The angry and frustrated construction workers belonging to Saudi construction giant Binladin Group set on fire nearly eight company buses in Makkah in the latest protest against unpaid wages and mass layoffs. The company wants to send back 50,000 (fifty thousand) workers without paying them wages and other dues. Thousands of workers have been staging rare protests in holy city of Makkah and Red Sea port city of Jeddah. Some construction workers are saying that they have not been paid for six months. Several company buses of Saudi Binladin Group were burned in Makkah on Saturday night, in the latest trouble facing the construction giant. Most of these construction workers belongs to the impoverished South Asian nations including Pakistan, Bangladesh, India, Nepal and Sri Lanka. Others belongs to Egypt, Sudan, Syria and philipine.

Maj. Nayef Al-Sharif, the spokesman for the Civil Defense in Makkah, said late Saturday that firefighters put out the blaze without any injuries reported.

The attack comes a day after the company terminated employment for 50,000 foreign workers and issued them exit visas. Among those laid off were engineers, foremen, steel fixers, carpenters and welders at the firm.

The situation is alarming because Saudi Labour Laws provide no protection to the workers. There is no tolerance on the show of dissent and protests. Saudi labour laws are the most repressive and outdated even compare to other Gulf states. It provides no relief to the workers if they enter into a conflict or dispute with employer. The workers are forced to work longer hours without being paid for extra work. The violation of the contracts is also common. The workers are repressed, exploited,and in many instances forced to work in slave conditions with very low wages. When anybody protest these slave conditions than immediately repressed and sent back to home to live in even more miserable life.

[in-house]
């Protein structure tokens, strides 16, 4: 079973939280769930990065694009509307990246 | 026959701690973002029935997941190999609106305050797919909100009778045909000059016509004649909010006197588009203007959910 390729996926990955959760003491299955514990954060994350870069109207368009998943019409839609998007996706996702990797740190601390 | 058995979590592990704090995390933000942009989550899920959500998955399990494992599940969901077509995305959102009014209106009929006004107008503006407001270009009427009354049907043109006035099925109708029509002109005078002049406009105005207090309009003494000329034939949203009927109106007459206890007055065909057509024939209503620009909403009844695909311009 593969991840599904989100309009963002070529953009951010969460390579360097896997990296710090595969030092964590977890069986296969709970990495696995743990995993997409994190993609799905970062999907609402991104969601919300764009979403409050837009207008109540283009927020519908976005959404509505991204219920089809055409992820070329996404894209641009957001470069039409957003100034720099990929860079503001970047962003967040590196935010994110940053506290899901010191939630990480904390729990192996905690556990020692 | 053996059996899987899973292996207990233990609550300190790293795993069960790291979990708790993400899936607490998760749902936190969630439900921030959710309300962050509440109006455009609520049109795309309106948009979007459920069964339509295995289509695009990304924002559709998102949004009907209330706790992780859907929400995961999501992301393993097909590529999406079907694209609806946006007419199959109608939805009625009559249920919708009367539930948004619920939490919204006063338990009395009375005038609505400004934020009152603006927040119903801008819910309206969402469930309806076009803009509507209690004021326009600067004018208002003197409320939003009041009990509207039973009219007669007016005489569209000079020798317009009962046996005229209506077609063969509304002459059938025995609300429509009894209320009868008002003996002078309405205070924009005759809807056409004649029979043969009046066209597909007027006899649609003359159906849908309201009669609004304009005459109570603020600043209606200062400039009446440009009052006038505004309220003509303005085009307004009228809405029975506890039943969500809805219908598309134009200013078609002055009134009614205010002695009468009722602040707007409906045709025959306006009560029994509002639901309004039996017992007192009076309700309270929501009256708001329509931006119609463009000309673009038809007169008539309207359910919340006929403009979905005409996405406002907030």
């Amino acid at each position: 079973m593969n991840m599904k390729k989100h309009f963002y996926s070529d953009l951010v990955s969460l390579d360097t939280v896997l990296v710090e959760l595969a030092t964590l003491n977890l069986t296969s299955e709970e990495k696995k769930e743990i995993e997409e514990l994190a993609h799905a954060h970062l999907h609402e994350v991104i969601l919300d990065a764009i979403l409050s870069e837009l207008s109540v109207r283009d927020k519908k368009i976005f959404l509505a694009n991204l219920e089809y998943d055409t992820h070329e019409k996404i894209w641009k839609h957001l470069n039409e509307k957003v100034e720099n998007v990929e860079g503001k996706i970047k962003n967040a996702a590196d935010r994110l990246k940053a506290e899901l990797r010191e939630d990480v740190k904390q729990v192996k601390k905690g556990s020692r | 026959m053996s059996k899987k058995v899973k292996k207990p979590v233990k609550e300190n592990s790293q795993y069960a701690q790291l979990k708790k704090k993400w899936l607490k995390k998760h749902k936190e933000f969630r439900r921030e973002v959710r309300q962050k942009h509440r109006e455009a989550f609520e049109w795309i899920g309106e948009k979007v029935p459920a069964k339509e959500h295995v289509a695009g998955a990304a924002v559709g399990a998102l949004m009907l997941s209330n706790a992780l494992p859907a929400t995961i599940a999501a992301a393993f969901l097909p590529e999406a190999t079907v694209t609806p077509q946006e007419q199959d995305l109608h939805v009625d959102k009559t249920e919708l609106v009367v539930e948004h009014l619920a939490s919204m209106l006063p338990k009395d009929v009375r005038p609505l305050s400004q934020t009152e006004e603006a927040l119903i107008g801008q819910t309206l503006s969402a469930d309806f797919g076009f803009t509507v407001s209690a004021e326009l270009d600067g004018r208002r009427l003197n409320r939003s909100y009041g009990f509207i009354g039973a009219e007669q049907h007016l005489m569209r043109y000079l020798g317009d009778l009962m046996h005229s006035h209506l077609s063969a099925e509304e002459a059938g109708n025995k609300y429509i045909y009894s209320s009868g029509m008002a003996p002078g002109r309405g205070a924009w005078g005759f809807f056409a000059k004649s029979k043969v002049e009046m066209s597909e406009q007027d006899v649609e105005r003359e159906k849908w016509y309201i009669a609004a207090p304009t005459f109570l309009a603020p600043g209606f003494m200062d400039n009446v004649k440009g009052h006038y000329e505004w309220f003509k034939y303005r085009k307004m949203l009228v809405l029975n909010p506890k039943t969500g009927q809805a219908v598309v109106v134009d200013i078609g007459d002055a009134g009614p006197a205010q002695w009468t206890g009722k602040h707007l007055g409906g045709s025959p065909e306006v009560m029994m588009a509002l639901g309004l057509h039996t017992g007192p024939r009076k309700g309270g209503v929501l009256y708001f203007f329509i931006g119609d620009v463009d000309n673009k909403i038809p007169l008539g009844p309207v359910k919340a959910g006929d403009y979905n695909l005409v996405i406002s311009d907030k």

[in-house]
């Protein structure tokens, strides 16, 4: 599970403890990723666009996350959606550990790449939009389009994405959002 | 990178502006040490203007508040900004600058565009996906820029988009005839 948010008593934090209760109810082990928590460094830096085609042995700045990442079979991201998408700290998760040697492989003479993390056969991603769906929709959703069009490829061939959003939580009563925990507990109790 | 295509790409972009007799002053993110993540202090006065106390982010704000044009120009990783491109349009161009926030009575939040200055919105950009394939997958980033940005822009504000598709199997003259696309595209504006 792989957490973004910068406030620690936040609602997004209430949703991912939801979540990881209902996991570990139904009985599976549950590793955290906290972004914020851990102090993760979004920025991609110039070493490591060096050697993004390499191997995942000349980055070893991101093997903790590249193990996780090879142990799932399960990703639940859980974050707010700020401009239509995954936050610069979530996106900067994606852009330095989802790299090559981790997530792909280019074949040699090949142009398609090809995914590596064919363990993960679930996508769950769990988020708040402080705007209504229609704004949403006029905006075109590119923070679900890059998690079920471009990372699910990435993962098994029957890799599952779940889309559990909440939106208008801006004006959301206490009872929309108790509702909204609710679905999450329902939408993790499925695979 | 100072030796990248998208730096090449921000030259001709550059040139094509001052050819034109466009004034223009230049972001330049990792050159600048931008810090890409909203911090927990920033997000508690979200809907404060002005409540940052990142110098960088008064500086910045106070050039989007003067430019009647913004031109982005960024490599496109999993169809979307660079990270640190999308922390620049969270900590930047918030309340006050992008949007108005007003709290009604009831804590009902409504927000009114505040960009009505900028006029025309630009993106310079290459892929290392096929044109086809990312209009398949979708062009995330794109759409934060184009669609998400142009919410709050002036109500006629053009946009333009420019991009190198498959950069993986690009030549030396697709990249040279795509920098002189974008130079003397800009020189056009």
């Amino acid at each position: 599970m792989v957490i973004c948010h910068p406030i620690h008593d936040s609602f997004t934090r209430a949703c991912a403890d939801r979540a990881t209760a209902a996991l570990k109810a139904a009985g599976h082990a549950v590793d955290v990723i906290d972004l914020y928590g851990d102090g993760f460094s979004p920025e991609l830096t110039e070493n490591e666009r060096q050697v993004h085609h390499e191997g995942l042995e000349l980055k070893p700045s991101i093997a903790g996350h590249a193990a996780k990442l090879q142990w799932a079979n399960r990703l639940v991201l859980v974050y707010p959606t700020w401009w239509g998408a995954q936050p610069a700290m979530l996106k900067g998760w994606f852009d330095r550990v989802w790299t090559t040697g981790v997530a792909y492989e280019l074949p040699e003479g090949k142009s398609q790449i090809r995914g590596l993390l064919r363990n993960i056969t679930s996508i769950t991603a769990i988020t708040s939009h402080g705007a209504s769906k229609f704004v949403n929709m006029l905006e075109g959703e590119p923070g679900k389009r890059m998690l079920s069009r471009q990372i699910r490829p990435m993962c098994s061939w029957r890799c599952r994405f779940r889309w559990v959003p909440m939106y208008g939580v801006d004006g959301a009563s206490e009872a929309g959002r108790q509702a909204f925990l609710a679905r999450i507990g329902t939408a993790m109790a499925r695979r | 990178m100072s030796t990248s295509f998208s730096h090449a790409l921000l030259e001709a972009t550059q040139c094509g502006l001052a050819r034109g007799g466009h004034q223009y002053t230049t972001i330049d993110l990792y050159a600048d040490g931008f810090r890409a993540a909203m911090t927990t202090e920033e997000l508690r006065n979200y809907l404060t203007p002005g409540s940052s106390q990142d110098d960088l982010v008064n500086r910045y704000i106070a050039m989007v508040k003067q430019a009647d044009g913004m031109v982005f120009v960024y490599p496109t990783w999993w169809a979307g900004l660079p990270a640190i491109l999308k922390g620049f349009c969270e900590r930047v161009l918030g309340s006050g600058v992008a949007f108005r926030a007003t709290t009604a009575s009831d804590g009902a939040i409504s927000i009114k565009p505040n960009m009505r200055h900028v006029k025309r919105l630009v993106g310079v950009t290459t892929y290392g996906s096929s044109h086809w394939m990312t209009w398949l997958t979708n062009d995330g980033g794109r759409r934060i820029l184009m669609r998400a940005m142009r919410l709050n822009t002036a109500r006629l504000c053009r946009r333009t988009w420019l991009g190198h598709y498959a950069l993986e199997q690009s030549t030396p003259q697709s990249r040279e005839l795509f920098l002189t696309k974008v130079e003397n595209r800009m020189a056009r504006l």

The capitalist class internationally follow the same rule to punish the workers as the result of any crisis in the business. The capitalists scapegoat the workers for the mistakes or crimes committed by themselves. At the time of capitalist boom, workers are the last ones to benefit from it but in the crisis situation workers always bear the brunt. They always attack the living conditions and wages of the workers to save their profits and wealth.

Gulf-based construction firms have been among the hardest-hit due to lower oil prices that have curbed and sometimes delayed government spending on major infrastructure projects.
The Saudi Binladin Group is one of the world’s largest construction firms. Founded in 1931 and headquartered in Jeddah, the firm has been behind some of Saudi Arabia’s most important projects, including roads, tunnels, airports, universities and hotels. It has carried out expansion work throughout the holy city of Makkah to accommodate more Muslim pilgrims, including construction of a massive clock tower with luxury hotels.
But the firm has been barred lately from acquiring new contracts after an initial government probe found the construction company was partly responsible for a crane collapse at the Grand Mosque last year that killed 111 people days before the start of the annual Haj pilgrimage.

There have been reports that many people working for subcontractors of the Saudi Binladin Group at King Abdul Aziz International Airport Project have not been paid their salaries for four months, leading to frustration among these workers. Last week, the anger boiled over with a few construction workers injured during scuffles with project managers at the site.

There seems no light at the end of the tunnel as company wanted to make more layoffs and retrenchments in the coming period. There seems to be a general decline in the construction industry in Saudi Arabia as government halted new mega projects because of restrained resources due to the lower oil prices.  The Arab News cited various possible reasons for the terminations, including government restrictions on the firm and changes to Saudi labour laws that have made it more difficult for the firms to hire expatriate workers over local Saudi workers.

Other sectors have seen hundreds of layoffs as governments across the Gulf look to hire more local workers and reduce public spending in the face of plunging revenues from lower oil prices. There have been layoffs in the United Arab Emirates’ (UAE) banking sector and at Qatar Petroleum and Qatar based news broadcaster Al-Jazeera, among others. In Kuwait, oil unions held a three day strike against government cutbacks to their benefits and pay.

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